It certainly hasn’t been a hot summer across much of Ontario, but the season is bound for a strong finish in the days ahead as a ridge of high pressure promises the region’s hottest stretch of temperatures so far this year.
It’s been nearly two months since some communities in southern Ontario reached the 30-degree mark, and most went all of August without hitting that symbolic mark.
That streak is on borrowed time this long holiday weekend as a spell of muggy heat is on track to stick around through the beginning of the week.
An unseasonably cool August failed to see any days with a high temperature of 30°C or warmer for much of the province. This was the first time in 15 years that Toronto failed to hit 30 degrees during the month of August.
Most folks across southern and eastern Ontario haven’t seen a daytime high of 30°C or warmer since July, with London, Kingston, and Cornwall making it nearly two full months without reaching the mark.
We’ll see that trend reverse in a hurry as we head into the first full week of September. Widespread heat warnings are in effect across Ontario as the hot temperatures and stifling humidity build in the days ahead.
A strong ridge of high pressure building over the Great Lakes will have millions waiting a little longer for fall, even as school buses hit the road this week and pumpkin spice-flavoured everything lines the shelves.
Sinking air beneath the ridge, combined with bright sunshine and humid winds blowing into the region, will lead to an extended spell of warm and muggy conditions across Ontario.
Daytime high temperatures will likely crack the 30-degree mark several days in a row for many communities. Forecasters expect most major cities, including Toronto and Ottawa, to see their longest stretch of 30+ degree highs of the summer through next week.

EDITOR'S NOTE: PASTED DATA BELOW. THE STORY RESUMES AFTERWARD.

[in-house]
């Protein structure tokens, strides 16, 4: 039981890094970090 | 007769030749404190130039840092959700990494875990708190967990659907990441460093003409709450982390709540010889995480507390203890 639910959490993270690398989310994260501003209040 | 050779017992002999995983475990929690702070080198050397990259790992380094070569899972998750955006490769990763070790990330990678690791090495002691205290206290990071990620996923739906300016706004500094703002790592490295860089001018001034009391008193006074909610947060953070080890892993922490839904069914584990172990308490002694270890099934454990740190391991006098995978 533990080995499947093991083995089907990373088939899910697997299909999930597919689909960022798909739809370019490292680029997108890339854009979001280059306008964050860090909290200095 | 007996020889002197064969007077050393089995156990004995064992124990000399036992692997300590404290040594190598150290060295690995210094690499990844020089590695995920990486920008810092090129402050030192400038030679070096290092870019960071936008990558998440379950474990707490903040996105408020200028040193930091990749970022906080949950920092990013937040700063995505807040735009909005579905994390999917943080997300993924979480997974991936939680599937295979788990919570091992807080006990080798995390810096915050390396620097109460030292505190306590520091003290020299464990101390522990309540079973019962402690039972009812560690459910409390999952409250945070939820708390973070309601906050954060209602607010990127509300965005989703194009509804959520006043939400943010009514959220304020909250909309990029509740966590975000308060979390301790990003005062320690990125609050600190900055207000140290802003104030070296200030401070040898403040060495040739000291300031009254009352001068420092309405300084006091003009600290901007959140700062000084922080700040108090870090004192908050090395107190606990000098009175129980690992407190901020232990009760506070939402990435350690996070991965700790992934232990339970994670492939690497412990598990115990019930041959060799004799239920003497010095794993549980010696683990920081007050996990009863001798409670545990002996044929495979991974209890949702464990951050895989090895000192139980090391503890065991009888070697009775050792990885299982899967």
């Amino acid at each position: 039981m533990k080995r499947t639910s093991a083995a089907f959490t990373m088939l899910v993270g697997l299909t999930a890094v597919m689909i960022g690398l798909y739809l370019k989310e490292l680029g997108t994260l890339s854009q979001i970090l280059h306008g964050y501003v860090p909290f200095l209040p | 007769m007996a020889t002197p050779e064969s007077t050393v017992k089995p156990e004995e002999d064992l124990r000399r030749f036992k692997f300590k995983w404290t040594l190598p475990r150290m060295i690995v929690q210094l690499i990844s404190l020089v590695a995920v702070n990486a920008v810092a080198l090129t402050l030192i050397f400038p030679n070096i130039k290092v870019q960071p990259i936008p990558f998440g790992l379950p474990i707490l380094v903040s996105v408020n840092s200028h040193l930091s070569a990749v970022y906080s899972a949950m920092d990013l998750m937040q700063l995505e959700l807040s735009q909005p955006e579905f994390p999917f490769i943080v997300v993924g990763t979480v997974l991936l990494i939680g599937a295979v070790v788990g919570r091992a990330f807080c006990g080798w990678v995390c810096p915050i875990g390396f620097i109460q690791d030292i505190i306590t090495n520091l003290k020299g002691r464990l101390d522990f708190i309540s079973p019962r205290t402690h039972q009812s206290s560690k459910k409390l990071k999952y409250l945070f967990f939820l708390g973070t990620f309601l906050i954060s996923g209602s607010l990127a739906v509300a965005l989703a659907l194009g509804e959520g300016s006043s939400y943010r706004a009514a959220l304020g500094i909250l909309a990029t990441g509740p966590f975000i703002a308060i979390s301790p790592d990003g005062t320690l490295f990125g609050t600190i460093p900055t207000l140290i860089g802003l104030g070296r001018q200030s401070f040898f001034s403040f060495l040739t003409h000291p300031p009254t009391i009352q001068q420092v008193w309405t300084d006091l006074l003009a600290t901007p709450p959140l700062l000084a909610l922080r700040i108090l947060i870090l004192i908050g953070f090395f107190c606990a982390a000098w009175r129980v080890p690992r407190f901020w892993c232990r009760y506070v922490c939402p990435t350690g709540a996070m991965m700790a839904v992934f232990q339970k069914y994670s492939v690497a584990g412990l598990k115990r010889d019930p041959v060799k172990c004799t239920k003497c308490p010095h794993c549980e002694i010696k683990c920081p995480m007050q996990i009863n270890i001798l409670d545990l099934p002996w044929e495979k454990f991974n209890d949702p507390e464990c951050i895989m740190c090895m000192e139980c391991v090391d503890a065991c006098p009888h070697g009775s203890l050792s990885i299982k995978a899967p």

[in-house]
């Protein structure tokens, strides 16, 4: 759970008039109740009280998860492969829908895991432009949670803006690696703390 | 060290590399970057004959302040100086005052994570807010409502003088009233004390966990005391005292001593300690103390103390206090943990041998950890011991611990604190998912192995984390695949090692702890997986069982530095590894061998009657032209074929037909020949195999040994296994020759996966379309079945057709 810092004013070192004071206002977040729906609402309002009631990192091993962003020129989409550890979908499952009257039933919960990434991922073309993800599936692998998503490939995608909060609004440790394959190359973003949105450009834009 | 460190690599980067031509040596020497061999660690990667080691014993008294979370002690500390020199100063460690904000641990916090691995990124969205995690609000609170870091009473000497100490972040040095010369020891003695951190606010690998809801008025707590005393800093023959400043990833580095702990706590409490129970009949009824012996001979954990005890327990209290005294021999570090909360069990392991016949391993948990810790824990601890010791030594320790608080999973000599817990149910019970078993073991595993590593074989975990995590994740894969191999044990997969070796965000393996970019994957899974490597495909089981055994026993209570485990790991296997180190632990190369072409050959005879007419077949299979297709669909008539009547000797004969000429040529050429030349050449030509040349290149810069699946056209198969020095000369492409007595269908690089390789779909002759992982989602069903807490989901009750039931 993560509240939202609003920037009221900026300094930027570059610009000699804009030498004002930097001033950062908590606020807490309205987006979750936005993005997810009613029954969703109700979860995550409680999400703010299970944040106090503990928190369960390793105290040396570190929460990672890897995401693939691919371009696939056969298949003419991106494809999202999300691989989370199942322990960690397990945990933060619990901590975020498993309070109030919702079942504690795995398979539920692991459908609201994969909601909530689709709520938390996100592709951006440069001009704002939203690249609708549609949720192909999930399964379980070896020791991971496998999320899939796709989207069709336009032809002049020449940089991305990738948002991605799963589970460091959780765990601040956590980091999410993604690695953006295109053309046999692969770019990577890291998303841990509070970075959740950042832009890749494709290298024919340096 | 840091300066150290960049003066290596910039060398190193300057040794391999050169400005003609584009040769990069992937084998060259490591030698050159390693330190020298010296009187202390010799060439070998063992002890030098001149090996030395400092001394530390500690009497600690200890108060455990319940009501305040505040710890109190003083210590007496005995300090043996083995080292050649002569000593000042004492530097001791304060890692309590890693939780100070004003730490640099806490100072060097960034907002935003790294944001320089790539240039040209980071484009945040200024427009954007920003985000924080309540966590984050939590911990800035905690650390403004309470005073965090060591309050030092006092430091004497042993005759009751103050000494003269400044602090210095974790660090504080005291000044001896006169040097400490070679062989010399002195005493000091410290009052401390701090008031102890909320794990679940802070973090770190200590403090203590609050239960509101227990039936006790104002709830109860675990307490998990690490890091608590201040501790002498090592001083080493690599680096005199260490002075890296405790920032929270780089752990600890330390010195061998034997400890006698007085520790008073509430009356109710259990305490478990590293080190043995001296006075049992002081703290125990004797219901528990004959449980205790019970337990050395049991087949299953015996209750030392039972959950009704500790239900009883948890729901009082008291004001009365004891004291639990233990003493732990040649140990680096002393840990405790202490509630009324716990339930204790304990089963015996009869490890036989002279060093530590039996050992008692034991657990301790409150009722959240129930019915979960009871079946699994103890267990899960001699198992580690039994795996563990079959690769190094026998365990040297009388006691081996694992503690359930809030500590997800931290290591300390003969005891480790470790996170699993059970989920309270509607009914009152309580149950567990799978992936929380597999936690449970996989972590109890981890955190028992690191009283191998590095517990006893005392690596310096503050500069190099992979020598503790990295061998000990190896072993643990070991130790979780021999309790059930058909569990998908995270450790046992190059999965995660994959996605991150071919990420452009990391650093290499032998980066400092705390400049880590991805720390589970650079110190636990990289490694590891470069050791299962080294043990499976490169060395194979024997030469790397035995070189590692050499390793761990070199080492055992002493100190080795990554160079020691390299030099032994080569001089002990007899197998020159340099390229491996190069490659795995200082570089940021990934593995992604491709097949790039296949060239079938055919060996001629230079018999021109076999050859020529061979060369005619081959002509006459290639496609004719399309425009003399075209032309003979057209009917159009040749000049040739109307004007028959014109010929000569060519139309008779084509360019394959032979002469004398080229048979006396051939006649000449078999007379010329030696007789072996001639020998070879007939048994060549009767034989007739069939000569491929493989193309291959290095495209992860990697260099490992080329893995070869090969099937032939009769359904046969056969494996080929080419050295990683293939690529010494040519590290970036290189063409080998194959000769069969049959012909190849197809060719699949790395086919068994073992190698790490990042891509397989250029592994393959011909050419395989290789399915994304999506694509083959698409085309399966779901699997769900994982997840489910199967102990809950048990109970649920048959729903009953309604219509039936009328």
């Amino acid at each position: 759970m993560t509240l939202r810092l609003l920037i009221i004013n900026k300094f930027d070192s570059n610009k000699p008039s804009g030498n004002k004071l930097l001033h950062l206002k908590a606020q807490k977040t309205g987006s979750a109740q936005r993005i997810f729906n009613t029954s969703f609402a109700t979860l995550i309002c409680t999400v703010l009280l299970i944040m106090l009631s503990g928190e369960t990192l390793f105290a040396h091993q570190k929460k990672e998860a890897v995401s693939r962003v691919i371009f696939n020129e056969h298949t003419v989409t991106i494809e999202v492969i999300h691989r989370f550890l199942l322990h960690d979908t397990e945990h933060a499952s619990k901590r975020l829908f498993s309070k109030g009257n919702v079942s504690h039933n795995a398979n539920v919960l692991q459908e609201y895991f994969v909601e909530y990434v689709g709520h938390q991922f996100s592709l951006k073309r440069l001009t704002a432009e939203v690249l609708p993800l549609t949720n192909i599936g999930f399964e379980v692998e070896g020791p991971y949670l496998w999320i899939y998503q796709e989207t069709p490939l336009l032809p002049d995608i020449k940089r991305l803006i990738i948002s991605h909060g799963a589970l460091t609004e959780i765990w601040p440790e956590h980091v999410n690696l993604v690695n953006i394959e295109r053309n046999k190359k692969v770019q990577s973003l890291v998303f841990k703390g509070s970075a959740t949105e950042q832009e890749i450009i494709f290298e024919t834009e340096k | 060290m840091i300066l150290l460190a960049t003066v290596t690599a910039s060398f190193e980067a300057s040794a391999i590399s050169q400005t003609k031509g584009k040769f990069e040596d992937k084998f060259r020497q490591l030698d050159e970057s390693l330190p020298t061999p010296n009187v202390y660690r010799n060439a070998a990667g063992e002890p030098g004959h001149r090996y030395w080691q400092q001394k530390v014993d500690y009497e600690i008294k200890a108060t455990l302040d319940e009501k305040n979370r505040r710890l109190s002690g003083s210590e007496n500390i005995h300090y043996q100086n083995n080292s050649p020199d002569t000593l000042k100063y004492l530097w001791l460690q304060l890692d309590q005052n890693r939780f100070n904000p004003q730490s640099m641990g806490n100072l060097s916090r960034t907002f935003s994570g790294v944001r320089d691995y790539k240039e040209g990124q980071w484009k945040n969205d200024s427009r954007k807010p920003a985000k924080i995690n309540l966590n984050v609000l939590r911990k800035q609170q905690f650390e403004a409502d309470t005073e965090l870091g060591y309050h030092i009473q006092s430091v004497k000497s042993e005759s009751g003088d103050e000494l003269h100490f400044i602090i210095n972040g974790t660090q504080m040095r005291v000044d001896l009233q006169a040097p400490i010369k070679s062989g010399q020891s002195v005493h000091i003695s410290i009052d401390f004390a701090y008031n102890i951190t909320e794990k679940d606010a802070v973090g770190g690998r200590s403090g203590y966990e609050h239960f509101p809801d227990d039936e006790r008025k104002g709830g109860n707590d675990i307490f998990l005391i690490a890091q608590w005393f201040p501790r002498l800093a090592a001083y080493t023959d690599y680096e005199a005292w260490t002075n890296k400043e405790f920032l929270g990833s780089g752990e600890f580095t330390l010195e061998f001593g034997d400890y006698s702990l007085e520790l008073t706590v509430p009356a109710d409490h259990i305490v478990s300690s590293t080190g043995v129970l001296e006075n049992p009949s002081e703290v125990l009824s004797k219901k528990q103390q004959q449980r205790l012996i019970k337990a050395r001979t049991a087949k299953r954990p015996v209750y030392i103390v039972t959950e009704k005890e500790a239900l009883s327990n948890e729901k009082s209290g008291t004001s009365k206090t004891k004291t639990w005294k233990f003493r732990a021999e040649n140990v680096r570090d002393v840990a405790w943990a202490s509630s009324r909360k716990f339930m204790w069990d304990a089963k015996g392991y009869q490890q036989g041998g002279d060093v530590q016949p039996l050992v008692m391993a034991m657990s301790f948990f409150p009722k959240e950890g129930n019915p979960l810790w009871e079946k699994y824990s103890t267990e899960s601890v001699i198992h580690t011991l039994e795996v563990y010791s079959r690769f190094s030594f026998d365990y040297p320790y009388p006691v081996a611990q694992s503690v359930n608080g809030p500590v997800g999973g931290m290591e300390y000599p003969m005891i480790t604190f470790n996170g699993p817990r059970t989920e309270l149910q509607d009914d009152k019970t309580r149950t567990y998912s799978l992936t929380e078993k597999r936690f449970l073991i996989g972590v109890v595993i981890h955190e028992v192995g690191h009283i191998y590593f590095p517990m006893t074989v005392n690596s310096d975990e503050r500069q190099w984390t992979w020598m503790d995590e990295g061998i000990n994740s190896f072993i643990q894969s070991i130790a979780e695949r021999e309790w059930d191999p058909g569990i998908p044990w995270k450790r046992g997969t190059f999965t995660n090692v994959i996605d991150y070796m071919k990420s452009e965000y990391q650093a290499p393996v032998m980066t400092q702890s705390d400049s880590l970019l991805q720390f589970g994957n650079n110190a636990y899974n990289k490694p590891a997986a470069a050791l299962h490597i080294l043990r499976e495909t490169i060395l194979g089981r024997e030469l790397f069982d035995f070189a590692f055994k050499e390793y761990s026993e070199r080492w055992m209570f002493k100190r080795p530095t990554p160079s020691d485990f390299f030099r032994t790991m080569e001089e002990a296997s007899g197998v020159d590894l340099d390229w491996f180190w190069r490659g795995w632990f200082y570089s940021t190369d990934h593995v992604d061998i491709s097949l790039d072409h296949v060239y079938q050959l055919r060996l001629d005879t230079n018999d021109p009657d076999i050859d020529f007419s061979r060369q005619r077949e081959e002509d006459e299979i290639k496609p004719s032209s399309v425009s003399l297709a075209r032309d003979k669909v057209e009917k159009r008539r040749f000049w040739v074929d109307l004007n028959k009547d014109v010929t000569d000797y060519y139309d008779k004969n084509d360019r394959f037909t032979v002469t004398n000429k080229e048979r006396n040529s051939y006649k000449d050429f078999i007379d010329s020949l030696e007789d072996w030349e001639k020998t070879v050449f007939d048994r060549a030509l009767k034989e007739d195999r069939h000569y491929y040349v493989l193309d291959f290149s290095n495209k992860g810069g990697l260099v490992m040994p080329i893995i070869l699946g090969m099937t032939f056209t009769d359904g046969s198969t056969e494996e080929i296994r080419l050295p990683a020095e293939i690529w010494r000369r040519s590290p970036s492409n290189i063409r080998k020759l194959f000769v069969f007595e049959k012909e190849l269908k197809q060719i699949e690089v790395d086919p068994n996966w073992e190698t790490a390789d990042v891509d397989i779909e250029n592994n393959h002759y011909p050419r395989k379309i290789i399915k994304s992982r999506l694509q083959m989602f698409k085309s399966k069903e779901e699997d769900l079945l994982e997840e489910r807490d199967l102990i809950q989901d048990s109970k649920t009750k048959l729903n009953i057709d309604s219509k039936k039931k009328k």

Toronto’s latest forecast calls for four days in a row of 30°C or warmer, besting the previous streak of three days hitting the mark.
Monday could rival the city’s warmest temperature of 2023, which currently stands at 32.3°C back on June 2. This is also likely to be the first time Toronto’s cracked 30 degrees during the month of September in three years.
The humid warmth will even push deep into cottage country and northern Ontario.
Several days of very warm temperatures are on the way for Barrie, Muskoka, and even farther north into Sudbury.
Thunder Bay will get in on the heat, as well, where Sunday’s predicted humidex of 43 could smash the month’s old record of 41 set back in 1998.
While next week’s forecast is perfect for those who never want summer to end, the muggy conditions and bright sunshine carry dangers of their own.
It’s easy to overdo it in heat like this, especially with feels-like values creeping beyond 40 at times throughout Ontario. Even the fittest folks are susceptible to heat-related illnesses. Stay hydrated, take frequent breaks, and stay up on the symptoms of heat exhaustion and heat stroke.
The arrival of September marked the start of meteorological fall, though the autumnal equinox doesn’t officially occur until the wee morning hours of Saturday, September 23.
Join us for the release of our 2023 Fall Forecast on Wednesday, September 13. Our experts will take a look at temperature and precipitation trends for the upcoming season, revealing what you can expect during this highly changeable season across Canada.
WATCH: What longer, hotter, and more frequent heat waves means for your health
Stay tuned to The Weather Network for more forecast updates for Ontario.